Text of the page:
What Wine Should You Serve With Turkey?

Though Zinfandel might be the all-American grape, there are better wines to put on the table.

Andrew Haynes

This story was originally published in 2016.

“A lot of people like to drink Zinfandel for the holidays,” said Lorena Ascencios, the head wine buyer at Astor Wine & Spirits in New York City. “Especially for Thanksgiving, because it’s considered the all-American wine. Some people like to be more loyal to American wines during the holidays, and I think that’s totally fair.”

Despite its reputation, however, Zinfandel might not be your best bet for the holiday. “Technically, I don’t think it works so well with Thanksgiving cuisine,” Ascencios said. “Zinfandel can be quite inky and rich, and also a little more tannic. When it comes to food pairing, you want to pair like with like.”

For turkey, which is neither terribly rich nor oily, she often steers her customers towards a utility player like Pinot noir. “Pinot noir is not a rich, full-bodied wine,” Ascencios said. “It’s a natural match with turkey, chicken or any kind of light meat.” Though softer than Zinfandel, Pinot noir still has that acidity you want to cut through the fat of sides and gravy. “If you don’t have a wine with acid, that’s just going to be a conflict with your food,” Ascencios added.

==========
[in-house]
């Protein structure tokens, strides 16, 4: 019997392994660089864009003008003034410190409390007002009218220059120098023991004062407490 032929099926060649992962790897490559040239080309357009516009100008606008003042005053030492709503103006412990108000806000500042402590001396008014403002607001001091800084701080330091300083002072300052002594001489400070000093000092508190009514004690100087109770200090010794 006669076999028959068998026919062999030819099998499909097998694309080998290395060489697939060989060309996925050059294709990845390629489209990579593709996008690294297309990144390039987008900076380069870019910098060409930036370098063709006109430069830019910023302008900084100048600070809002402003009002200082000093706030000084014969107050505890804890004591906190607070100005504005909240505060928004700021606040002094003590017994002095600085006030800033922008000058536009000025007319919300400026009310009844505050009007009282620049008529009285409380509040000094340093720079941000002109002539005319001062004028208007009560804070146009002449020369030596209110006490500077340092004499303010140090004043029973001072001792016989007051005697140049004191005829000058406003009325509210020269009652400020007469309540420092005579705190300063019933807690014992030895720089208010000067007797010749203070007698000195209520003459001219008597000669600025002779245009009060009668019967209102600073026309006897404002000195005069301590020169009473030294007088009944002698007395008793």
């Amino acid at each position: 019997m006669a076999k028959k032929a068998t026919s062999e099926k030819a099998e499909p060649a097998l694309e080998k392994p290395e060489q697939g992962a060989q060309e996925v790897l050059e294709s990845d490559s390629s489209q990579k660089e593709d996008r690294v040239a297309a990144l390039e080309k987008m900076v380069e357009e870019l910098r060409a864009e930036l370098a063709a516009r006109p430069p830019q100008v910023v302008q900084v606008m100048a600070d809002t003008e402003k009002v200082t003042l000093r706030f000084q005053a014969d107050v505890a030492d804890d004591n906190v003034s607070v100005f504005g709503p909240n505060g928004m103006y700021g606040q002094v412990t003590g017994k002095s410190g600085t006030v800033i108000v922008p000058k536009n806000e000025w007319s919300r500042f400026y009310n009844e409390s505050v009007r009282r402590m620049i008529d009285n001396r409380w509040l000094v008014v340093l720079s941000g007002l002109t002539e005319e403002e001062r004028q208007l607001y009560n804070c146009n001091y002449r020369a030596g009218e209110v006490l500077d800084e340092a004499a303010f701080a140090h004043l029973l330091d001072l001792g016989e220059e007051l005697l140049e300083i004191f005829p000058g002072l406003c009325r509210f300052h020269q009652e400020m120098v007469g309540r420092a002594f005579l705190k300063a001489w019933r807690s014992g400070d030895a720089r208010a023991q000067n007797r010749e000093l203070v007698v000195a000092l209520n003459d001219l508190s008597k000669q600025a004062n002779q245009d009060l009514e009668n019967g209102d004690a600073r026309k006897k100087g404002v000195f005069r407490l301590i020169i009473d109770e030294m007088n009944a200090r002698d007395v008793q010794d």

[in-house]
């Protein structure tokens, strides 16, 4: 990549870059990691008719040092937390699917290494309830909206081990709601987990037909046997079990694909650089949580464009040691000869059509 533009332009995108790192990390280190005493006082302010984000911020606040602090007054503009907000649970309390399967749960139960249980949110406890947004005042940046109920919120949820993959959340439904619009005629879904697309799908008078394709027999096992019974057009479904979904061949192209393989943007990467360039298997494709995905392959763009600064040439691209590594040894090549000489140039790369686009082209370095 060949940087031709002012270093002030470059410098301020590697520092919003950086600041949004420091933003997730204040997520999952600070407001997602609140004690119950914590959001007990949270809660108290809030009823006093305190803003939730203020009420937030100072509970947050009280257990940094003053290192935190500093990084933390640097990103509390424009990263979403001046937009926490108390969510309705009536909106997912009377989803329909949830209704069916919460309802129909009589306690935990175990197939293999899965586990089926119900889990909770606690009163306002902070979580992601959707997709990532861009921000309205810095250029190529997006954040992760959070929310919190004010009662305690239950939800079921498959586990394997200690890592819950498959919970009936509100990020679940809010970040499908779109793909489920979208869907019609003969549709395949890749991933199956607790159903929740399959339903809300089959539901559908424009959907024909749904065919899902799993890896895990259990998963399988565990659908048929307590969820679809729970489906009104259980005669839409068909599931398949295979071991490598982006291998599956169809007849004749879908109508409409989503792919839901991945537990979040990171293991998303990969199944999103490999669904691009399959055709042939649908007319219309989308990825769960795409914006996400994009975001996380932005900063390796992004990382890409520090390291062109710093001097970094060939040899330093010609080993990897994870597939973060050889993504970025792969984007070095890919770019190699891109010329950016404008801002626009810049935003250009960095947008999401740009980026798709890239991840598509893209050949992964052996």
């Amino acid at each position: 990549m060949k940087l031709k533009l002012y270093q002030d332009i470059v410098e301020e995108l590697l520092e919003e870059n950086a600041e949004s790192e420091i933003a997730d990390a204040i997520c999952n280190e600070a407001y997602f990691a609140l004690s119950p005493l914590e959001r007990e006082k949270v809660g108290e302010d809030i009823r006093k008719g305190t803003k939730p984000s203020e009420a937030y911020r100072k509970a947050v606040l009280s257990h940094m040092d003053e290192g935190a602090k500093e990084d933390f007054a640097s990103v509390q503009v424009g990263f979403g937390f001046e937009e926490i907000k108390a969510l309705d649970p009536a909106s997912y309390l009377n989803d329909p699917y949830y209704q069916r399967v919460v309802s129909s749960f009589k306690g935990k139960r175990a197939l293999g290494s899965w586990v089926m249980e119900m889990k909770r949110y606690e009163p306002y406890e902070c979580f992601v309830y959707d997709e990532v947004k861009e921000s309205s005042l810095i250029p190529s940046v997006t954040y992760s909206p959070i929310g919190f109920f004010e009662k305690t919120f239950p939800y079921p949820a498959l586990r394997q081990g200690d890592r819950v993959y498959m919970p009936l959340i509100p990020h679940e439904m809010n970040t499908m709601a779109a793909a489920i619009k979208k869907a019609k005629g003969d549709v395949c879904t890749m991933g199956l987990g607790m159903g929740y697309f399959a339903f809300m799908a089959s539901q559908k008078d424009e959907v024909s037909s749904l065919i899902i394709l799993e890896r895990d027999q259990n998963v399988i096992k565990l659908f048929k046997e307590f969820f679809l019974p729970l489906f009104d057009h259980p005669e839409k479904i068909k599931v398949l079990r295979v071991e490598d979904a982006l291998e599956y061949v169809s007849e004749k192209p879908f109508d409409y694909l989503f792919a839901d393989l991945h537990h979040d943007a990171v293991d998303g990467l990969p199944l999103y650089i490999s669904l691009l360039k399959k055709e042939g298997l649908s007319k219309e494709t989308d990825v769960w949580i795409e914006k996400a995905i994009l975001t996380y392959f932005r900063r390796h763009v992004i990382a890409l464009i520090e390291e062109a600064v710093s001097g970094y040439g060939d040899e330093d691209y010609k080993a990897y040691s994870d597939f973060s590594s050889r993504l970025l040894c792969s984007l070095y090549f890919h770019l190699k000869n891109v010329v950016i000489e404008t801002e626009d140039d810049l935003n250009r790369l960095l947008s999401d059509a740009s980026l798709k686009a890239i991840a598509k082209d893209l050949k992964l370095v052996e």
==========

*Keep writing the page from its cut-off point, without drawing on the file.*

There are also plenty of domestic options, which are considered friendly, fruity and better suited to Thanksgiving than the big, mineral versions from Burgundy. Ask your local wine store to suggest a bottle from California and Oregon, which are the country’s two main Pinot noir production centers.

Truth be told, no wine that’s going to address every single flavor of Thanksgiving, Ascencios said. How do really account for turkey, stuffing and sweet potatoes? But even if you can’t win with a single varietal, the point with Pinot noir is that you’ll never lose. Serve slightly chilled.

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